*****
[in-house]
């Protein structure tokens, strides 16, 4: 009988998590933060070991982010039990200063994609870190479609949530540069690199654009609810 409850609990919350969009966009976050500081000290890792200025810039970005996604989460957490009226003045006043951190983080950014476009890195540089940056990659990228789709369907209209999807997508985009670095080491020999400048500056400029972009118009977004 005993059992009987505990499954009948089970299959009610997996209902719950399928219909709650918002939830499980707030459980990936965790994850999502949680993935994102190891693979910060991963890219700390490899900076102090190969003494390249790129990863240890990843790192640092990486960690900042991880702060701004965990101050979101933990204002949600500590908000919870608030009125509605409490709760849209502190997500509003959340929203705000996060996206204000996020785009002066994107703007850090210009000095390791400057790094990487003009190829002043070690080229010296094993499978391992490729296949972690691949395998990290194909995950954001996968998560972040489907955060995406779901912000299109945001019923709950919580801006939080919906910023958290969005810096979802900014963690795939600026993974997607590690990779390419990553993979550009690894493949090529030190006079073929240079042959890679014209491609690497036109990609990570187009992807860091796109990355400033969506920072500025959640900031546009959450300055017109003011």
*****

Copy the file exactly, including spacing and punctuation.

[in-house]
């Protein structure tokens, strides 16, 4: 009988998590933060070991982010039990200063994609870190479609949530540069690199654009609810 409850609990919350969009966009976050500081000290890792200025810039970005996604989460957490009226003045006043951190983080950014476009890195540089940056990659990228789709369907209209999807997508985009670095080491020999400048500056400029972009118009977004 005993059992009987505990499954009948089970299959009610997996209902719950399928219909709650918002939830499980707030459980990936965790994850999502949680993935994102190891693979910060991963890219700390490899900076102090190969003494390249790129990863240890990843790192640092990486960690900042991880702060701004965990101050979101933990204002949600500590908000919870608030009125509605409490709760849209502190997500509003959340929203705000996060996206204000996020785009002066994107703007850090210009000095390791400057790094990487003009190829002043070690080229010296094993499978391992490729296949972690691949395998990290194909995950954001996968998560972040489907955060995406779901912000299109945001019923709950919580801006939080919906910023958290969005810096979802900014963690795939600026993974997607590690990779390419990553993979550009690894493949090529030190006079073929240079042959890679014209491609690497036109990609990570187009992807860091796109990355400033969506920072500025959640900031546009959450300055017109003011």